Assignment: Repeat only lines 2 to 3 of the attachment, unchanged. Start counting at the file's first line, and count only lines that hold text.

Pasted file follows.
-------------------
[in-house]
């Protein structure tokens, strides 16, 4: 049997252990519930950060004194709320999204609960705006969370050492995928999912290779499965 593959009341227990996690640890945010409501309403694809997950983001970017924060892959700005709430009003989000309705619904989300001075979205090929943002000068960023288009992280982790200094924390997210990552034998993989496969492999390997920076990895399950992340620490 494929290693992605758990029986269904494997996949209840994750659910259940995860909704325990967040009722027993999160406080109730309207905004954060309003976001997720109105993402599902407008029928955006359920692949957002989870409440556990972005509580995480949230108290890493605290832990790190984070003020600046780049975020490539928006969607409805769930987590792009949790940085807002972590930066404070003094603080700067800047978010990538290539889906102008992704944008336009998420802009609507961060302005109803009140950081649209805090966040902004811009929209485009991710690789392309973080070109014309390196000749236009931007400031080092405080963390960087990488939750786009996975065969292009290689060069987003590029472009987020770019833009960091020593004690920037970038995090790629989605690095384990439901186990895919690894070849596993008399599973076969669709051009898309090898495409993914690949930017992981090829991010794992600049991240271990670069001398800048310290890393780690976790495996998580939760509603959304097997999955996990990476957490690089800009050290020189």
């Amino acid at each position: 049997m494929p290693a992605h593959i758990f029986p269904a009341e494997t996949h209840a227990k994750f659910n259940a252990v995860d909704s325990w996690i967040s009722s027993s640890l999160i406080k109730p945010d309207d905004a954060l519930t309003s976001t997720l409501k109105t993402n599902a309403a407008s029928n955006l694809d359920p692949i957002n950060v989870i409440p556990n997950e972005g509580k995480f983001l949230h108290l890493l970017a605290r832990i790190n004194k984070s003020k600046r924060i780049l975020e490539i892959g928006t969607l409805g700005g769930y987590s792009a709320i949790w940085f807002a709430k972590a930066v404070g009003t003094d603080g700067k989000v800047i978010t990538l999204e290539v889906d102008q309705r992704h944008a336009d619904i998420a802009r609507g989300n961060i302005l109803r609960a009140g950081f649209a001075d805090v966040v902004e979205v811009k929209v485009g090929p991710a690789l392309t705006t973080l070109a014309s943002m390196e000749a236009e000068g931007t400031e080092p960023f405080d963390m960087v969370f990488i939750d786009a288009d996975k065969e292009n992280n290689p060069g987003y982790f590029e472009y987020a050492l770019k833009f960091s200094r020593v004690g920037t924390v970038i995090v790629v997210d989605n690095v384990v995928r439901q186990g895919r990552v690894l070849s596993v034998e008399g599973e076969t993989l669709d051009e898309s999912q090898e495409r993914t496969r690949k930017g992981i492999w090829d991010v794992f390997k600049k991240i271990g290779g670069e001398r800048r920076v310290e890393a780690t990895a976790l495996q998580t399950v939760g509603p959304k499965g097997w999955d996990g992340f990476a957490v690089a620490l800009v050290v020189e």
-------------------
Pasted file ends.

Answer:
């Protein structure tokens, strides 16, 4: 049997252990519930950060004194709320999204609960705006969370050492995928999912290779499965 593959009341227990996690640890945010409501309403694809997950983001970017924060892959700005709430009003989000309705619904989300001075979205090929943002000068960023288009992280982790200094924390997210990552034998993989496969492999390997920076990895399950992340620490 494929290693992605758990029986269904494997996949209840994750659910259940995860909704325990967040009722027993999160406080109730309207905004954060309003976001997720109105993402599902407008029928955006359920692949957002989870409440556990972005509580995480949230108290890493605290832990790190984070003020600046780049975020490539928006969607409805769930987590792009949790940085807002972590930066404070003094603080700067800047978010990538290539889906102008992704944008336009998420802009609507961060302005109803009140950081649209805090966040902004811009929209485009991710690789392309973080070109014309390196000749236009931007400031080092405080963390960087990488939750786009996975065969292009290689060069987003590029472009987020770019833009960091020593004690920037970038995090790629989605690095384990439901186990895919690894070849596993008399599973076969669709051009898309090898495409993914690949930017992981090829991010794992600049991240271990670069001398800048310290890393780690976790495996998580939760509603959304097997999955996990990476957490690089800009050290020189």
């Amino acid at each position: 049997m494929p290693a992605h593959i758990f029986p269904a009341e494997t996949h209840a227990k994750f659910n259940a252990v995860d909704s325990w996690i967040s009722s027993s640890l999160i406080k109730p945010d309207d905004a954060l519930t309003s976001t997720l409501k109105t993402n599902a309403a407008s029928n955006l694809d359920p692949i957002n950060v989870i409440p556990n997950e972005g509580k995480f983001l949230h108290l890493l970017a605290r832990i790190n004194k984070s003020k600046r924060i780049l975020e490539i892959g928006t969607l409805g700005g769930y987590s792009a709320i949790w940085f807002a709430k972590a930066v404070g009003t003094d603080g700067k989000v800047i978010t990538l999204e290539v889906d102008q309705r992704h944008a336009d619904i998420a802009r609507g989300n961060i302005l109803r609960a009140g950081f649209a001075d805090v966040v902004e979205v811009k929209v485009g090929p991710a690789l392309t705006t973080l070109a014309s943002m390196e000749a236009e000068g931007t400031e080092p960023f405080d963390m960087v969370f990488i939750d786009a288009d996975k065969e292009n992280n290689p060069g987003y982790f590029e472009y987020a050492l770019k833009f960091s200094r020593v004690g920037t924390v970038i995090v790629v997210d989605n690095v384990v995928r439901q186990g895919r990552v690894l070849s596993v034998e008399g599973e076969t993989l669709d051009e898309s999912q090898e495409r993914t496969r690949k930017g992981i492999w090829d991010v794992f390997k600049k991240i271990g290779g670069e001398r800048r920076v310290e890393a780690t990895a976790l495996q998580t399950v939760g509603p959304k499965g097997w999955d996990g992340f990476a957490v690089a620490l800009v050290v020189e």